Monitoring data

222Rn activity concentration (Bq/m3) in soil gas of Campi Flegrei caldera is continuously monitored, at Monte Olibano and Monte Sant’Angelo sites (Fig. 1), by RaMonA system67,68. It is based on electrostatic collection of the ionized descendants of the gas on a Silicon detector inside a cylindrical metallic chamber and provides the complete alpha spectrum of 220Rn and 222Rn that is analysed by FORTAS software67. Here, only 222Rn is considered, although 220Rn could be used to discriminate the source coming from deeper levels8. The continuous monitoring is performed by 1 l/min pumping the soil gas from a depth of 0.80 m to the inlet of the detector19. The time interval of detected and processed data is 1 h, but the daily average of the data is used in the analysis. The device also monitors temperature, relative humidity and pressure inside the detection chamber and in the surface soil of the measurement site. The values of the climatic parameters measured internally are used to correct the rough result on the basis of the variability of the detection efficiency7; while externally measured values are used to search for correlations with radon through the MLR method9,19.

The seismic tremor is monitored from a station located 8 m away from the Pisciarelli fumarole (Fig. 1), which measures changes in ground vibration, in m/s, in real time (real-time seismic amplitude measurement - RSAM). Analytical methodologies and uncertainties are described in refs. 50,69. A characteristic RSAM value is computed daily by assuming as representative the minimum value registered during the night, which corresponds to the time of the day when anthropogenic noise is lowest (lower than during daylight hours).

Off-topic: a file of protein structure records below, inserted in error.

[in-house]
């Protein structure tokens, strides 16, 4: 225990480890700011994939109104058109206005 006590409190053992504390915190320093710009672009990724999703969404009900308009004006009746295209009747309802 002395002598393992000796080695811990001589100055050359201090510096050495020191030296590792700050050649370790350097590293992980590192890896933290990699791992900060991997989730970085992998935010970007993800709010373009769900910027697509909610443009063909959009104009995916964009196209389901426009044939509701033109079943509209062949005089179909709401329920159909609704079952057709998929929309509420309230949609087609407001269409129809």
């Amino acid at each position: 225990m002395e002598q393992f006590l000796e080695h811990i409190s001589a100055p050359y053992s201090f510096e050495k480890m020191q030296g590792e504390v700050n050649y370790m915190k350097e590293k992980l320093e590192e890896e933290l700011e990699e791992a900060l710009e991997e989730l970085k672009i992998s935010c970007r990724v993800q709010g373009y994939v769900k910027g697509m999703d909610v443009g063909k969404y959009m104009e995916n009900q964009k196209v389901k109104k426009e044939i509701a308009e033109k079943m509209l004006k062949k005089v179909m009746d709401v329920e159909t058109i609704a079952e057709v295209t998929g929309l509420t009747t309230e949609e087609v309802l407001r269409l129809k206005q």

The chemical composition (μmol/mol) of Solfatara fumaroles (Bocca Grande, Bocca Nuova) is monitored by systematic sampling (Fig. 1). The analytical methods and their uncertainties are available in the refs. 64,70. The time series of the CO/CO2 ratio is calculated since it is an excellent indicator of the temperature variations at depth42.

The background seismicity is referred to the cumulative distribution of Campi Flegrei seismicity, which simply corresponds to the sum of the days in which at least one earthquake has occurred43. The current permanent seismic network of Campi Flegrei (Fig. 1) is composed of a total of 23 stations that transmit data in real time to the Osservatorio Vesuviano (Istituto Nazionale di Geofisica e Vulcanologia) monitoring center. The reference station for Campi Flegrei seismicity is located close to the Pisciarelli hydrothermal area where the post-2000 seismicity is concentrated. A full description of Campi Flegrei network is reported in ref. 45.

The ground deformation (cm) is monitored through the NeVoCGPS (Neapolitan Volcanoes Continuous GPS) network (Fig. 1), which provides measurements of the 3D time changes in 20 stations operating at Campi Flegrei45. A full description of NeVoCGPS network is reported in refs. 71,72. The reference GPS station for the Campi Flegrei area is close to the zone of maximum vertical displacement, near the Solfatara crater, because it is representative of the time pattern of ground deformations.

Time series analysis

Hybrid methods are an effective methodology that can aggregate multiple separate methods, combining the advantages of each one with optimized algorithms and achieving greater accuracy since the absolute uncertainty is lower than that obtained by every single method48,49,54,73.